We walked back to the Hilton and went to the pool with a swim-up bar.

I also called our taxi driver who had taken us from the airport to Kajibange a couple of days ago, Mr. Hamad (+255-777-418944) if you need a great taxi driver. :-) We arranged for him to pick us up at the Hilton tomorrow at 11:00am and also told him our plan to tour Stone Town tomorrow, and hoping he could help us store our bags somewhere and then take us to the airport later in the afternoon.

We had booked a sunset tour yesterday, so at 4:00 we went back to Kajibange to wait for our pickup. Once collected, we walked down the western side of the beach to where the sunset tour boats are and missed it. The "captain" said that's ok, we'll get on another boat. They have lots of boats available, and they go out when they have enough people on it, so we had 10 people on our boat. The first boat that went out was packed, about 20-25 people crammed on it, so we were lucky.

Sunset tour finished about 6:30, we want to the Fisherman's Grill restaurant at the Hilton for supper, then went back to Gerry's Bar, which was happening tonight. To bed around 10:00.

Thursday, December 08, 2016

A Day in Zanzibar

We slept in a bit and had breakfast shortly after 8:00. Then walked along the white sand beach, along an endless line of restaurants, guest houses, high-end hotels, souvenir shops, dive shops and tour companies. Fortunately, it's not like Cancun with massive hotels stretched along the beach for miles, this is much more toned down and much smaller. Of course you get your locals all trying to sell you things, like sunglasses, bracelets, boat tours. There are even quite a number of Masai here, trying to get you to come to their little souvenir shop. We bought a few things, I got an awesome hat made of coconut skin, it's so light and cool.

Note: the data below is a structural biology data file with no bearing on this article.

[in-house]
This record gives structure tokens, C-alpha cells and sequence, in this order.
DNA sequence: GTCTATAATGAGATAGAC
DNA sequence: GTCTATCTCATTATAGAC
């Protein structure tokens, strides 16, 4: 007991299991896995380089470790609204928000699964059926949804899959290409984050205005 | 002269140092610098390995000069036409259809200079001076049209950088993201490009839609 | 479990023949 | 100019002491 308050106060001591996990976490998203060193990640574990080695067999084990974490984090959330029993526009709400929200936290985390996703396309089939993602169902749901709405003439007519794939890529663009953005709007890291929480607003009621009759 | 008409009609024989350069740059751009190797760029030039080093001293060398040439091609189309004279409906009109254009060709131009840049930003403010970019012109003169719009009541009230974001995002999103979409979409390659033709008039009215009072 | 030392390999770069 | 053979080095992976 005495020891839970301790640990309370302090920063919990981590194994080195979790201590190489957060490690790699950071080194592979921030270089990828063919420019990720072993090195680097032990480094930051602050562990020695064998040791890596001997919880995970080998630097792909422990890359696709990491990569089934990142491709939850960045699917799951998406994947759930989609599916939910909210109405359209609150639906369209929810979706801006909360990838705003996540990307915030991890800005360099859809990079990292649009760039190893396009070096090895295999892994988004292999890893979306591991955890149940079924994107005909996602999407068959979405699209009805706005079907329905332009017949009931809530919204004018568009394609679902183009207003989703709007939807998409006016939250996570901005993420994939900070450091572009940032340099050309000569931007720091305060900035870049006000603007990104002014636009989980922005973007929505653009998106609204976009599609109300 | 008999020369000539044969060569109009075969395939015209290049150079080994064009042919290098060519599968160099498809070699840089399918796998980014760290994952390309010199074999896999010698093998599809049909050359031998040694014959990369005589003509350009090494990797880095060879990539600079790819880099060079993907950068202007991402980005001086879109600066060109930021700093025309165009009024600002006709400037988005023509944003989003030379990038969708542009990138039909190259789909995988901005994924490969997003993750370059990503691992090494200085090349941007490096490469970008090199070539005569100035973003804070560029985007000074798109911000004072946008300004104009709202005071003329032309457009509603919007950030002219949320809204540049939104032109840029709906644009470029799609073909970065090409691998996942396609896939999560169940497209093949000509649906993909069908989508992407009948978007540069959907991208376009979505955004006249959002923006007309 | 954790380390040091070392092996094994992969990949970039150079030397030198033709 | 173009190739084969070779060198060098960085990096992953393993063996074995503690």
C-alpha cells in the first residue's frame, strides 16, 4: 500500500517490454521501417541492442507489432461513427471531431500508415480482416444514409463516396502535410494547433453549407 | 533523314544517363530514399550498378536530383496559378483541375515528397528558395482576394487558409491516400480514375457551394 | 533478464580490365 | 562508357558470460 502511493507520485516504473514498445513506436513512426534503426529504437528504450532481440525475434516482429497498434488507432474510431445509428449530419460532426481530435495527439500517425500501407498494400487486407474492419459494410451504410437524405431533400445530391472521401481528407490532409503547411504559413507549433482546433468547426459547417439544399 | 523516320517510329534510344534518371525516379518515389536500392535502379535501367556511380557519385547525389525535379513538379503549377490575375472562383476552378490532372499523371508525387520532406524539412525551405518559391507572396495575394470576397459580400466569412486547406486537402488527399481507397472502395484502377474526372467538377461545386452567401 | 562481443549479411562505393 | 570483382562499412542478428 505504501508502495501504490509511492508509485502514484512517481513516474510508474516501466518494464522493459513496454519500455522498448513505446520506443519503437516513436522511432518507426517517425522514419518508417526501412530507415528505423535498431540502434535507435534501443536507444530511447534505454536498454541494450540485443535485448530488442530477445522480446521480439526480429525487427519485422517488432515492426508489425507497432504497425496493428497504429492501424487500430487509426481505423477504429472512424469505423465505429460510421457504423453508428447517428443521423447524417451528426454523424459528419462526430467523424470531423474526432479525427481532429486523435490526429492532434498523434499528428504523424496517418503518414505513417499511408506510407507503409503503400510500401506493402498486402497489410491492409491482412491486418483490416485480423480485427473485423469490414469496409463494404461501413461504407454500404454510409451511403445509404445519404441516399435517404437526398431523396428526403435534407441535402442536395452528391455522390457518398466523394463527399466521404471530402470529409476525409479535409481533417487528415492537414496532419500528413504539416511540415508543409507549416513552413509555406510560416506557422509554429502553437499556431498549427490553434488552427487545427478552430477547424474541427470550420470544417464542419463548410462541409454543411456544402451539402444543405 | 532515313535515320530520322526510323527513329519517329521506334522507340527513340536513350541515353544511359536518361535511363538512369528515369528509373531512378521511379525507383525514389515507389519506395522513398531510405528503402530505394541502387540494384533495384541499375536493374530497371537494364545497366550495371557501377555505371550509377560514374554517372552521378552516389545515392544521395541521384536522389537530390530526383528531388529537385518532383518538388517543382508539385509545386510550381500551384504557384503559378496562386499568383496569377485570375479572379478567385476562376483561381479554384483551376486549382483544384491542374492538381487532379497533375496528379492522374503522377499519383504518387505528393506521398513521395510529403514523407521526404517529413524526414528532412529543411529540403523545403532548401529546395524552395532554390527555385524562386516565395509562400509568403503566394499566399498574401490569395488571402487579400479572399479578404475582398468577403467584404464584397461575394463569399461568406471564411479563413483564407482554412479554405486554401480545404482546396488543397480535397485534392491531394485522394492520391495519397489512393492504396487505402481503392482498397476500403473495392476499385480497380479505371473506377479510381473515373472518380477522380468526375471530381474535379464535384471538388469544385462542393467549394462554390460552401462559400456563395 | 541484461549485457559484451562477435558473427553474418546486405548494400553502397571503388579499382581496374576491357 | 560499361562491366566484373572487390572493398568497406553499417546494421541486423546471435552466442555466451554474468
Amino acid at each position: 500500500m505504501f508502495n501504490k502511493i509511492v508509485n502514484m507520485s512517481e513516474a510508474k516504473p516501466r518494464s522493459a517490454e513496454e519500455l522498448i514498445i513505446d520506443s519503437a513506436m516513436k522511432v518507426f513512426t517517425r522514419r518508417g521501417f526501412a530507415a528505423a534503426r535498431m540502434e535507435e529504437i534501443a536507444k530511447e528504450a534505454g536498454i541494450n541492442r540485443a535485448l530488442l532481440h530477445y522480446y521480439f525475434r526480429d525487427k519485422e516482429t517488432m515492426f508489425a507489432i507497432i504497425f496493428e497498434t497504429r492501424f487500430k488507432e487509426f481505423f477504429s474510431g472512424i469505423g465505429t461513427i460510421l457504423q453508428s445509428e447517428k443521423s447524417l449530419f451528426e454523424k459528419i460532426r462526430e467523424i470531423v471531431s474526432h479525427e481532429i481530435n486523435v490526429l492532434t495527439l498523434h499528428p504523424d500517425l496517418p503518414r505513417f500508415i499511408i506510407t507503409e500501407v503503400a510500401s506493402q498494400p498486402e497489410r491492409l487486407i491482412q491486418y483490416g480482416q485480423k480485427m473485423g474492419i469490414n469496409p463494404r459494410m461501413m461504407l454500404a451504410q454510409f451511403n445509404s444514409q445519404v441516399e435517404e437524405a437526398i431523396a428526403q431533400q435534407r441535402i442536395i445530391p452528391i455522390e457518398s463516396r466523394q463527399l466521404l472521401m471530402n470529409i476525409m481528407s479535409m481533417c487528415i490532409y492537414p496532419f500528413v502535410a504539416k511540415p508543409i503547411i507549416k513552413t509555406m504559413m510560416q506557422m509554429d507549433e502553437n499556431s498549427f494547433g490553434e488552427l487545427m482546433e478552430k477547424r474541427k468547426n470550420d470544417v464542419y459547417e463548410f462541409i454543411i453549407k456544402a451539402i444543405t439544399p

Back to the guest house to relax. We decided we're going to spend another night here, but Kajibange can't let us know if they have something available for tomorrow night yet, so we'll see tomorrow morning.

Not too much to report today.


Wednesday, December 07, 2016

Off to Zanzibar

We had a 9:00am flight, destination Zanzibar. We got up around 5:30 and got packed, and to the airport around 7:00am.

We flew Kenya Airways from Entebbe to Nairobi, then a 1-hour layover in Nairobi, then to Dar es Salaam, where we had to go through immigration. Fortunately, we got our visa when we first arrived at Kilimanjaro at the start of the trip, so we bypassed the visa payment line and went through immigration without hassles. We collected our baggage from the international arrivals area, then carried them to the domestic departures and got checked in. We had a 3.5 layover here, and the terminal in Dar es Salaam pretty much sucks ass. As our departure time was getting closer, there was hardly anyone in the departure area, and we were getting concerned we weren't in the right spot. I did ask a worker and she said we were ok. There was also one other tourist couple (and a handful of locals), and it ends up they were on the same flight, so at least we were in it together.